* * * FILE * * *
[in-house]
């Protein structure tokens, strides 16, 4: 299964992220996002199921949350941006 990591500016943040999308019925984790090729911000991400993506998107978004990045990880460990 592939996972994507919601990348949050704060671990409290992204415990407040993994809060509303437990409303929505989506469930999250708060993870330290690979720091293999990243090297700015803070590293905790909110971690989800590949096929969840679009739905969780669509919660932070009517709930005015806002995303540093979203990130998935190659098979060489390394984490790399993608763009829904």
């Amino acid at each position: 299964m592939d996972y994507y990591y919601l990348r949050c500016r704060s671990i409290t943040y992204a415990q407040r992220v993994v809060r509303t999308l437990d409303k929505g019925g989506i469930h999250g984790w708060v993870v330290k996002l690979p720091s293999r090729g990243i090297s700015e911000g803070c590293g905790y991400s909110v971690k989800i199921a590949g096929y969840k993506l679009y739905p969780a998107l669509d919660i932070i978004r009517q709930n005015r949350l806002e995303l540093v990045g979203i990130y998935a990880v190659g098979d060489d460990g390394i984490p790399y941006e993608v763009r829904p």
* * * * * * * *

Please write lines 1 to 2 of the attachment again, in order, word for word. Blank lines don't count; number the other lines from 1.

[in-house]
């Protein structure tokens, strides 16, 4: 299964992220996002199921949350941006 990591500016943040999308019925984790090729911000991400993506998107978004990045990880460990 592939996972994507919601990348949050704060671990409290992204415990407040993994809060509303437990409303929505989506469930999250708060993870330290690979720091293999990243090297700015803070590293905790909110971690989800590949096929969840679009739905969780669509919660932070009517709930005015806002995303540093979203990130998935190659098979060489390394984490790399993608763009829904």